Performance (or the lack of it) is one of the first things that your users notice, so as with any application with a user interface, performance is of key importance. To optimize the performance of your AEM installation, monitor various attributes of the instance and its behavior.
For information about how to perform performance monitoring, see Monitoring Performance.
The problems that cause performance issues are often difficult to track down, even when their effects are easy to see.
A basic starting point is a good knowledge of your system when it is operating as normal. Unless you know how your environment “looks” and “behaves” when it performs properly, it is difficult to locate the problem when performance deteriorates. Spend time investigating your system when it is running smoothly and ensure that collecting performance information is an ongoing task. Doing so provides you with a basis for comparison should the performance suffer.
The following diagram illustrates the path that a request for AEM content can take, and therefore the number of different elements which can impact the performance.
Performance is also a balance between volume and capacity:
Performance can be illustrated in various locations throughout the web-chain.
There are several functional areas which are often responsible for impacting the performance:
Certain rules should be kept in mind when optimizing performance:
Bear in mind that the mechanism you use to measure performance often affects exactly what you are trying to measure. Try to account for these discrepancies, and eliminate as much of their effect as possible; in particular browser plug-ins should be de-activated wherever possible.
Certain aspects of AEM (and/or the underlying repository) can be configured to optimize performance. The following are possibilities and suggestions, you must be sure of whether, or how, you use the functionality in question before making changes.
Starting in AEM 6.0, Adobe Experience Manager uses an Oak based repository architecture.
You can find the updated indexing information here:
To improve performance, limit the number of concurrently running workflow processes. By default, the workflow engine processes as many workflows in parallel as there are processors available to the Java™ VM. When workflow steps require large amounts of processing resources (RAM or CPU), running several of these workflows in parallel can place high demands on available server resources.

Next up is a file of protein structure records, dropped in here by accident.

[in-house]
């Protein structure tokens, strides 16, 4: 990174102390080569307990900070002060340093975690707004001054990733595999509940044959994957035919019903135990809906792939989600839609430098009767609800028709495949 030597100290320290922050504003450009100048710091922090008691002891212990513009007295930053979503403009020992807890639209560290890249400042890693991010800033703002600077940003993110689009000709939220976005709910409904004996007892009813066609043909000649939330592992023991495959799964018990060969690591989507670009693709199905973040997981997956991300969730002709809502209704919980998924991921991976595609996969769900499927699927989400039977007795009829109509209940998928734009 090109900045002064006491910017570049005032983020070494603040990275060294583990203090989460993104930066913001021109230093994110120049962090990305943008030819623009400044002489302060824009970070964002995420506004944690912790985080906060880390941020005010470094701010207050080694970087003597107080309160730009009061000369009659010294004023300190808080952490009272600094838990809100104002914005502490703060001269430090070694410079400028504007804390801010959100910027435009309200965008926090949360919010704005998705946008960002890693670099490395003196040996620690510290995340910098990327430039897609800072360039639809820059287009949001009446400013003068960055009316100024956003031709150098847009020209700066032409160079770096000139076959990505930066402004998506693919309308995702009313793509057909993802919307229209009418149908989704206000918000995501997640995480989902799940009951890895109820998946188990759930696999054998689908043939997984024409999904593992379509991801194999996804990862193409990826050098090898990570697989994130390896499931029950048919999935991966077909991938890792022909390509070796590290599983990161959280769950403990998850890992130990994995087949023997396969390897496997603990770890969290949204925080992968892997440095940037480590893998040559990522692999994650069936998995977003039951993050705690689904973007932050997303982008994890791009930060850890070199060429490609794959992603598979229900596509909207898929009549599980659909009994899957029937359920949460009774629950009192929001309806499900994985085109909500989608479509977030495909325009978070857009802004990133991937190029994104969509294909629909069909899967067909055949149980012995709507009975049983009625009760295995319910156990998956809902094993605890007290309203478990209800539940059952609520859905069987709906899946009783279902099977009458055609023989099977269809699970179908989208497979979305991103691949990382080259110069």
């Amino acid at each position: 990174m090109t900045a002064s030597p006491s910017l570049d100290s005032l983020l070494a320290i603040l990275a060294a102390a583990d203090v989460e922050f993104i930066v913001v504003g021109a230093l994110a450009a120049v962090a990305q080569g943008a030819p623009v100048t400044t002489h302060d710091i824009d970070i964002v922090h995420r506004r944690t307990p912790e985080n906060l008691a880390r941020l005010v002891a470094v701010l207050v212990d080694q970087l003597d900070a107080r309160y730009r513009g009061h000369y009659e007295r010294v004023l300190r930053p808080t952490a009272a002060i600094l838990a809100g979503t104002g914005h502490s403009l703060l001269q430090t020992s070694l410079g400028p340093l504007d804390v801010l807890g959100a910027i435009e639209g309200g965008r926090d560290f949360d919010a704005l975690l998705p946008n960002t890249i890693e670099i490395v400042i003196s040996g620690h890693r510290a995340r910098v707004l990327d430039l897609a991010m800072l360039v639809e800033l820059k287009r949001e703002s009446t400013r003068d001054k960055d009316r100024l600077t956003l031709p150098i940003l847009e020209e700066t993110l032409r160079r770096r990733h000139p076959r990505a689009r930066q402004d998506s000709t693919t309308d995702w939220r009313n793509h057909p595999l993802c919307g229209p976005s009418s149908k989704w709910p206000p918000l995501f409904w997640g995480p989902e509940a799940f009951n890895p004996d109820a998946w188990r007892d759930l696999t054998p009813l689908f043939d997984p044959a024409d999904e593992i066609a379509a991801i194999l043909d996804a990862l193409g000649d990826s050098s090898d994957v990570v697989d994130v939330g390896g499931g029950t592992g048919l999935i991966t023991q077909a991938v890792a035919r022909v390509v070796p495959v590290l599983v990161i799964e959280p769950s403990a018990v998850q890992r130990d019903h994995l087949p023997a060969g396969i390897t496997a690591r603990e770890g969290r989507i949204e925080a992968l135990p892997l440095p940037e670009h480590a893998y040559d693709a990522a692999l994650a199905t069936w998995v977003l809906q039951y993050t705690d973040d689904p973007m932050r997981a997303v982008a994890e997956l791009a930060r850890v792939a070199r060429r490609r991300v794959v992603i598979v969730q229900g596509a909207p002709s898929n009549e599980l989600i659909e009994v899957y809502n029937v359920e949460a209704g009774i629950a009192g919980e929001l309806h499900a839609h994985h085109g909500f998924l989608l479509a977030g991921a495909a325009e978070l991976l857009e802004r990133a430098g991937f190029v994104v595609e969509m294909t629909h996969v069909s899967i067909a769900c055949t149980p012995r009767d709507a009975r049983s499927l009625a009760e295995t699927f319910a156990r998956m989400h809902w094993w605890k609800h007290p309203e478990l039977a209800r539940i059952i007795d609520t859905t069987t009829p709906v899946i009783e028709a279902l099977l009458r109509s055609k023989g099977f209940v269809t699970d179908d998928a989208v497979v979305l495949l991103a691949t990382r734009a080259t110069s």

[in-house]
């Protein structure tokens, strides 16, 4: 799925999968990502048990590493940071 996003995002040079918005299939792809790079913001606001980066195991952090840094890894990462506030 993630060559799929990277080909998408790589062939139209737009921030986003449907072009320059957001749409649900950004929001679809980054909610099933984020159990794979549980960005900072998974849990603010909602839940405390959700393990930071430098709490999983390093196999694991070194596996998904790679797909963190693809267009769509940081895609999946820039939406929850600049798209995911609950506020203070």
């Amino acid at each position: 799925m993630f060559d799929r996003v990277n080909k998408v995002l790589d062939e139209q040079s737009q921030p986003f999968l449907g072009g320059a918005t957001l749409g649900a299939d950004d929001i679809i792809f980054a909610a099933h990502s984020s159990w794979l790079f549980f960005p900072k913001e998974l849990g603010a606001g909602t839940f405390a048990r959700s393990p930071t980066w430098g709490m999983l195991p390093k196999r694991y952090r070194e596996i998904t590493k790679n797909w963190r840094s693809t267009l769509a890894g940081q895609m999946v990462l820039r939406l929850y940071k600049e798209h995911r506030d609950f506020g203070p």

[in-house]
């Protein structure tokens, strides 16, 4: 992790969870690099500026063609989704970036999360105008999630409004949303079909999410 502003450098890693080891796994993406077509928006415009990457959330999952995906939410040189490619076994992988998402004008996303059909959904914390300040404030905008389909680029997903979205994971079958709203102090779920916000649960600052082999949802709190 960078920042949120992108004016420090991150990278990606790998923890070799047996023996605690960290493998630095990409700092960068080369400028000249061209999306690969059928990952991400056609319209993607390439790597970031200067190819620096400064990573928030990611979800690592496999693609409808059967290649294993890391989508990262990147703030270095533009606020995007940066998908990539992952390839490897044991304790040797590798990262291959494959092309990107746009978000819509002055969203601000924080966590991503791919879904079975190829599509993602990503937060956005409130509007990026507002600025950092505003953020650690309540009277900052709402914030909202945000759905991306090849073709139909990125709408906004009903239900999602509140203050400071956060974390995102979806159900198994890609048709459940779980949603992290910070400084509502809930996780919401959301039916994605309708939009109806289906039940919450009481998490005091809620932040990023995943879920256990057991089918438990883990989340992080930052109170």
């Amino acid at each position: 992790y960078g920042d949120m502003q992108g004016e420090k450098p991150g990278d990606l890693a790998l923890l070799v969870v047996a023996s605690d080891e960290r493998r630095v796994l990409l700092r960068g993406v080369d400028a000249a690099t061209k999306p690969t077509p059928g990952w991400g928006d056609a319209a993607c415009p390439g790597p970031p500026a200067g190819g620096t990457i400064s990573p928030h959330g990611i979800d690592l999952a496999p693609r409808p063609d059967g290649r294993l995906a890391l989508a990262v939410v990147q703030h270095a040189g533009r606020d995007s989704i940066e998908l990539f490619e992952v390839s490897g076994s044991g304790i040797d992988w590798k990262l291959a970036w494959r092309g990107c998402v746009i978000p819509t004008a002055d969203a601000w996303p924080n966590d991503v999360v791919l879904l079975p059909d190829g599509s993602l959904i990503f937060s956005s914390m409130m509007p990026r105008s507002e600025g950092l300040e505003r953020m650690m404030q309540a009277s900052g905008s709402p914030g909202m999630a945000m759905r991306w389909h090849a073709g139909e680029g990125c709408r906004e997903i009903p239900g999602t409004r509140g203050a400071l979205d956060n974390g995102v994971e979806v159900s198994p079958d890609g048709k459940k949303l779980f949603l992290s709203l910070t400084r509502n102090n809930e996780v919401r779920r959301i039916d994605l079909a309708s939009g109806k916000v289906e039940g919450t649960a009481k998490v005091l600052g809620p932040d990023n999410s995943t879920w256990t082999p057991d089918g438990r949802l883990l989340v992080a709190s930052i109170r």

For example, when images (or DAM assets in general) are uploaded, workflows automatically import the images into DAM. Images are often high resolution and that can easily consume hundreds of MB of heap for processing. Handling these images in parallel places a high load on the memory subsystem and the garbage collector.
The workflow engine uses Apache Sling job queues for handling and scheduling work item processing. The following job queue services have been created by default from the Apache Sling Job Queue Configuration service factory for processing workflow jobs:
Configure these services to limit the maximum number of concurrently running workflow processes.
Configuring these job queues affects all workflows unless you have created a job queue for a specific workflow model (see Configure the Queue for a Specific Workflow Model below).
If you are configuring the services using a sling:OsgiConfig node, you must find the PID of the existing services, for example: org.apache.sling.event.jobs.QueueConfiguration.370aad73-d01b-4a0b-abe4-20198d85f705. You can discover the PID using the Web Console.
Configure the property named
To configure these services using the Web Console, locate the existing configuration items below the Apache Sling Job Queue Configuration service factory.
Configure the property named Maximum Parallel Jobs.
Create a job queue for a specific workflow model so that you can configure job handling for that workflow model. In this way, your configurations affect the processing for a specific workflow, while the configuration of the default Granite Workflow Queue controls the processing of other workflows.
When workflow models execute, they create Sling jobs for a specific topic. By default, the topic matches the topics that are configured for the general Granite Workflow Queue, or the Granite Workflow External Process Job Queue:
Actual job topics that workflow models generate include model-specific suffix. For example, the DAM Update Asset workflow model generates jobs with the following topic:
Therefore, you can create a job queue for the topic that matches the job topics of your workflow model. Configuring the performance-related properties of the queue affects only the workflow model that generates the jobs that match the queue topic.
The following procedure creates a job queue for a workflow, using the DAM Update Asset workflow as an example.
Execute the workflow model for which you want to create the job queue, so that topic statistics are generated. For example, add an image to Assets to execute the DAM Update Asset workflow.